The majority acknowledges that "[t]he employer's policy was that officers were to call in to the dispatcher before going to the Exxon station for breaks," and that on the date of injury, the employee did not do so. The administrative judge and the majority treat as dispositive of the "course of employment" issue the fact that the Exxon station was an employer-approved site for coffee breaks. Indeed, that fact is not disputed by the self-insurer. That does not mean, however, that campus police officers were free to leave their assigned sectors and go to that site whenever they chose, without notification to and authorization by the dispatcher. [16] The uncontroverted evidence is they were not. [17]

Lastly, I disagree with the majority that D'Angeli's Case, supra, [18] is applicable to the circumstances of the employee's injury. It seems to me untenable to suggest that Officer Frechette, while in neglect of his duty as a Northeastern University campus police officer, nevertheless assumed the role of a "conscientious citizen" attempting to alleviate an imminent danger to the public, when he responded to the dispatcher's call, and is therefore entitled to coverage under the act. In contravention of his employer's policy and procedure, the employee had "left [his] Columbus Avenue patrol sector, and indeed left the campus entirely, without requesting prior permission from [his] supervisor as required by written department policy. . . ." (Ex. 6.) He did not notify the dispatcher of his location when he arrived at the Exxon station or when he responded to the radio call to go to Camden Street.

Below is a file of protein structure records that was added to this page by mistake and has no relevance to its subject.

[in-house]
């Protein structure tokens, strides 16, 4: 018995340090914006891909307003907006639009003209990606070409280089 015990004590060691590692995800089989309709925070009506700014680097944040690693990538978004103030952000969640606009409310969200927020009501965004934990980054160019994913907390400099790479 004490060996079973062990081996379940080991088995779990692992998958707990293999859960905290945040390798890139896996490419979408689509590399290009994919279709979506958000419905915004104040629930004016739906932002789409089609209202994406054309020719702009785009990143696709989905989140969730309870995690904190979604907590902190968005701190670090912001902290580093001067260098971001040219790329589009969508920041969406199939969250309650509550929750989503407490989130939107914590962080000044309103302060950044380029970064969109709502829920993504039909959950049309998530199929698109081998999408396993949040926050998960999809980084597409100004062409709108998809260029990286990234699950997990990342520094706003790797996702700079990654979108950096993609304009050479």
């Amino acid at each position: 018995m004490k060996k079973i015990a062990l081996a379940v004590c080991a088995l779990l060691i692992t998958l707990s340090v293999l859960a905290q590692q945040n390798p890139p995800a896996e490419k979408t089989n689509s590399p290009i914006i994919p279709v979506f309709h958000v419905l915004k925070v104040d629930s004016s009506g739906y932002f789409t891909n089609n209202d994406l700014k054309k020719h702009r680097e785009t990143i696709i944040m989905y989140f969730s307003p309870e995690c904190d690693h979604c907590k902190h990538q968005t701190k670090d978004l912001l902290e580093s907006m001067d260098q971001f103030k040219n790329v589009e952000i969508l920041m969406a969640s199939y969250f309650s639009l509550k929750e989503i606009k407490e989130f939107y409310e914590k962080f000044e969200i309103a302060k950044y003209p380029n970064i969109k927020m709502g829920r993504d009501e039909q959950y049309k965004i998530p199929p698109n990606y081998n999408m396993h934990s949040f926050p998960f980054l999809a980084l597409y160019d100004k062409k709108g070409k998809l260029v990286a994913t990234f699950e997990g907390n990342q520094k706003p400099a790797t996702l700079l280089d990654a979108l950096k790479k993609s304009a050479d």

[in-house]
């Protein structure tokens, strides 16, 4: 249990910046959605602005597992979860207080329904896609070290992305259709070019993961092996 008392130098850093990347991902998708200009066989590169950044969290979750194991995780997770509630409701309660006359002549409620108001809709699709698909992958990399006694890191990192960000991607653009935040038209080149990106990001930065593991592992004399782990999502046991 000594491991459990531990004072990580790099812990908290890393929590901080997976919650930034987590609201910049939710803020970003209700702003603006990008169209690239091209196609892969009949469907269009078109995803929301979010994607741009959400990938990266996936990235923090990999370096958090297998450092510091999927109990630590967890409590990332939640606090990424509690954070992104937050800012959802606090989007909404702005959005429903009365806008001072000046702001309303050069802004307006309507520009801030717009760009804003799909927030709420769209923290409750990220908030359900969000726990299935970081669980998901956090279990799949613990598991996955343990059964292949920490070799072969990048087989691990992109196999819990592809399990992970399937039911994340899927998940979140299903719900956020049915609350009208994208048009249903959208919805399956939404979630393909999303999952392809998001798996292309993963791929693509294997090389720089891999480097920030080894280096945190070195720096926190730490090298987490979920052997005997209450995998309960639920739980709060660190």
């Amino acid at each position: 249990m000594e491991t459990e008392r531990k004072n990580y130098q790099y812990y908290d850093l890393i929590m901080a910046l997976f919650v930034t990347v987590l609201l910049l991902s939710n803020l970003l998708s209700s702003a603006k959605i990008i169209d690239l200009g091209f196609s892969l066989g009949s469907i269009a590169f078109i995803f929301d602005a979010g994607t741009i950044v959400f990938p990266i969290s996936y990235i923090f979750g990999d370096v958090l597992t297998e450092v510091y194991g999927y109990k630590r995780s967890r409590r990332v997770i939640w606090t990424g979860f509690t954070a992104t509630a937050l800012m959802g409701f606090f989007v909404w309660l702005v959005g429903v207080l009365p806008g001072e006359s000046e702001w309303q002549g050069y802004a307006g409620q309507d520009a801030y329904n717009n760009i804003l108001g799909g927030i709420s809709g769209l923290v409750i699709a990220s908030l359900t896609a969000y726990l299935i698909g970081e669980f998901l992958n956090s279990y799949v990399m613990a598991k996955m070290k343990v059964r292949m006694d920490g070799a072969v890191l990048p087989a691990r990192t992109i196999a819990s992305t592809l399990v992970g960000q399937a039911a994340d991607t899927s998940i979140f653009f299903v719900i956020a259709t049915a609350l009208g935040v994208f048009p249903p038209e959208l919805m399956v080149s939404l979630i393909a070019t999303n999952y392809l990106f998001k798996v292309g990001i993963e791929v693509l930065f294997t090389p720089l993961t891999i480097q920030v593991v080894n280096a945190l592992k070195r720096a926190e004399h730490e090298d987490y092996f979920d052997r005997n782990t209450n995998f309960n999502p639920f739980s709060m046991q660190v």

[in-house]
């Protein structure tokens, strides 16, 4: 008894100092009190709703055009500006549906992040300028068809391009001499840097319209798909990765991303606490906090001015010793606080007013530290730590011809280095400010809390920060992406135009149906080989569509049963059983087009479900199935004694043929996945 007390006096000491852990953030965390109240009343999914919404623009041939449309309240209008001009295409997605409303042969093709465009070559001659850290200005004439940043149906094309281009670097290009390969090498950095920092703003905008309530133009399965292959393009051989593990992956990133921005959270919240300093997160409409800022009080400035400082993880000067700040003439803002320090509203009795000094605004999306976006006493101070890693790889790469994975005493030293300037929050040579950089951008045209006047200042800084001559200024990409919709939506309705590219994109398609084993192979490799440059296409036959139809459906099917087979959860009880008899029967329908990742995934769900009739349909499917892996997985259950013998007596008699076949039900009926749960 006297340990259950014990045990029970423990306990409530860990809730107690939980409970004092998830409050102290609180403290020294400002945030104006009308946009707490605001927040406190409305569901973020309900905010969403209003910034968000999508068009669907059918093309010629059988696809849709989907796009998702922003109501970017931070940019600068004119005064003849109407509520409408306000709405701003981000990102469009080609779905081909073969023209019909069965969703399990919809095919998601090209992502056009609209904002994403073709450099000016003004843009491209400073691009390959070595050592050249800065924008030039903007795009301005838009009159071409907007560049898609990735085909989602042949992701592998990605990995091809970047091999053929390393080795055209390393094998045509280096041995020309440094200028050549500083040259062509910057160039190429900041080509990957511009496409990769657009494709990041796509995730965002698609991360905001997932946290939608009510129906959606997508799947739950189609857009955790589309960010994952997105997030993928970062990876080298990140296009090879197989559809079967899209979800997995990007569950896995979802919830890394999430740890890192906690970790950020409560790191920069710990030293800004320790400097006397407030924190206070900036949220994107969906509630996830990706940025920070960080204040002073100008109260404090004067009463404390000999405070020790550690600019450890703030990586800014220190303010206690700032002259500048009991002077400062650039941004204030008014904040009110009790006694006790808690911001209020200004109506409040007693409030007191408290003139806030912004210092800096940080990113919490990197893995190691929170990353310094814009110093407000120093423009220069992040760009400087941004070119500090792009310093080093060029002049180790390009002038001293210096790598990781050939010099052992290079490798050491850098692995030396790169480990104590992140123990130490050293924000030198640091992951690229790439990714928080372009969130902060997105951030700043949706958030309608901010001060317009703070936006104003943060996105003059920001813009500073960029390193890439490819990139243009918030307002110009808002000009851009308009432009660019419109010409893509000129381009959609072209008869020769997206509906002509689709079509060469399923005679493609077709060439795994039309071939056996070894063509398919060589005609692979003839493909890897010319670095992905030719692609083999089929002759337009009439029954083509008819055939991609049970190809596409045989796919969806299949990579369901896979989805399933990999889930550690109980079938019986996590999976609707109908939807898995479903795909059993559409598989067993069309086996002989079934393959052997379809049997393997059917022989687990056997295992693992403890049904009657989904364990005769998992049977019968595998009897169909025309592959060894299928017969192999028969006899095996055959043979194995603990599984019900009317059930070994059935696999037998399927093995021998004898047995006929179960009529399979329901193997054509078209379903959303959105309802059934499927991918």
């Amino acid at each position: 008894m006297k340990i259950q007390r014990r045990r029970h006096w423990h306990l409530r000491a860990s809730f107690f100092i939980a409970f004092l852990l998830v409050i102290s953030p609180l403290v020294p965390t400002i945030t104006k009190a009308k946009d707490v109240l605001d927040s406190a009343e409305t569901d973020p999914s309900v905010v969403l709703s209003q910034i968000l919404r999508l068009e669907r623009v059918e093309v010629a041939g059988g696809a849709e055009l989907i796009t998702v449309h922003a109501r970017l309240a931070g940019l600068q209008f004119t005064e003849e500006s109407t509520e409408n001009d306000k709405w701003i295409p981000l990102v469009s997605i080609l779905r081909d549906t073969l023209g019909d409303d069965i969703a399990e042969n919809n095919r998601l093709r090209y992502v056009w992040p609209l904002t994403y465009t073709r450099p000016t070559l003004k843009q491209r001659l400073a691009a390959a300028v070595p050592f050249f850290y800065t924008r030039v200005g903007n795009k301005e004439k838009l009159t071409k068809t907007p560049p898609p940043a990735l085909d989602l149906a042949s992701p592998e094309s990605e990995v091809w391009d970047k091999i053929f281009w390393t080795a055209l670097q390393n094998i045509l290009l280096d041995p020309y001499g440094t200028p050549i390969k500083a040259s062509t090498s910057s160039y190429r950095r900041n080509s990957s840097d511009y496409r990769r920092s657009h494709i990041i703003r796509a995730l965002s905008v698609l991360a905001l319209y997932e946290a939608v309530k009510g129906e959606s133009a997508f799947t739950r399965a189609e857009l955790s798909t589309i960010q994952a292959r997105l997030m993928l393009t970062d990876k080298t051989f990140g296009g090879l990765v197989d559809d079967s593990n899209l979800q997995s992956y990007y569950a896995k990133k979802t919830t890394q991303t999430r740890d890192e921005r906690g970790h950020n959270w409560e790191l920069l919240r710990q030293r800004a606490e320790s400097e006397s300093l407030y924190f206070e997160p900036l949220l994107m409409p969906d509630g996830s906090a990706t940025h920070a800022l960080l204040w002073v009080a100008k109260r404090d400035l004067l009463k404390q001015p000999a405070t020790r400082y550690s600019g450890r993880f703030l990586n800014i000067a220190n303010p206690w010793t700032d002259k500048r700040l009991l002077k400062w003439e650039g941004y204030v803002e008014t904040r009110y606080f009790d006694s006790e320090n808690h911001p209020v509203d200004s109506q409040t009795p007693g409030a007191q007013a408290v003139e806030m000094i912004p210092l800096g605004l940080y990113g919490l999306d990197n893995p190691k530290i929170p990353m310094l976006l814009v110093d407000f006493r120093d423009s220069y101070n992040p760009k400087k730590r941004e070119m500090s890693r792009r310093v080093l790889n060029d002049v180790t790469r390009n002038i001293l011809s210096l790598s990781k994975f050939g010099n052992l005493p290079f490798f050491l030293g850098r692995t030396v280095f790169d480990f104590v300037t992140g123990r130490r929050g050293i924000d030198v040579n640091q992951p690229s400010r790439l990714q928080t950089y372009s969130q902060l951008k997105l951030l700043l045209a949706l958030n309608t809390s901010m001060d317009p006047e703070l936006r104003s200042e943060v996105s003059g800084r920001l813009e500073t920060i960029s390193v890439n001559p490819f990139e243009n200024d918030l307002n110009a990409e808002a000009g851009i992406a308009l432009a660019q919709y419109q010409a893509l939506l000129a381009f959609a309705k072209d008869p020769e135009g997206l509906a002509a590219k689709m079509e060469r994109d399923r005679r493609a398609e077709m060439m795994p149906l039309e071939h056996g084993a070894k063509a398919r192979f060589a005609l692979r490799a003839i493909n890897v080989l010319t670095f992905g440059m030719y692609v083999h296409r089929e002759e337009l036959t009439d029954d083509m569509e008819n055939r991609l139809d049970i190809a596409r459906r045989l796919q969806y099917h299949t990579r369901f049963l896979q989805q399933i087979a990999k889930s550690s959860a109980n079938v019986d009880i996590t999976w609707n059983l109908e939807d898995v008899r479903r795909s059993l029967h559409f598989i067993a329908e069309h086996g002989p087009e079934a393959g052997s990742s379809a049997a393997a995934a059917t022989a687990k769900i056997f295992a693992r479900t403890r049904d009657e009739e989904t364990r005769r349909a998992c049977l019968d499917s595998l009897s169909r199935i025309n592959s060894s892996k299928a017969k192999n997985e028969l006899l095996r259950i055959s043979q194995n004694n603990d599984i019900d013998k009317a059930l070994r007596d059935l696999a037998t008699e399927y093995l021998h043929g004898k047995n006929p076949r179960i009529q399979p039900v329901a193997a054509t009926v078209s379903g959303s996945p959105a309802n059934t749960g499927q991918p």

The judge's finding and the majority's view notwithstanding, at the time of the accident, the employee was not operating his police cruiser with "his employer's general authorization or approval." See G. L. c. 152, § 26. To the contrary, he was forbidden to leave his sector without permission, and thus forbidden to go to the Exxon station without permission. The employer had no idea Officer Frechette had left its premises -- the campus -- or that when called by radio, he would be responding from outside his assigned sector. His deviation from the course and sphere of his employment is not mitigated by the fact that he acknowledged the radio transmission of a crime in progress and was following a direct route back to a location within his sector, (Dec. 4), because, by his own admission, he was still three (Tr. 26-27) or four (Tr. 9) or five (Tr. 23) blocks away from his sector when the accident occurred. [19]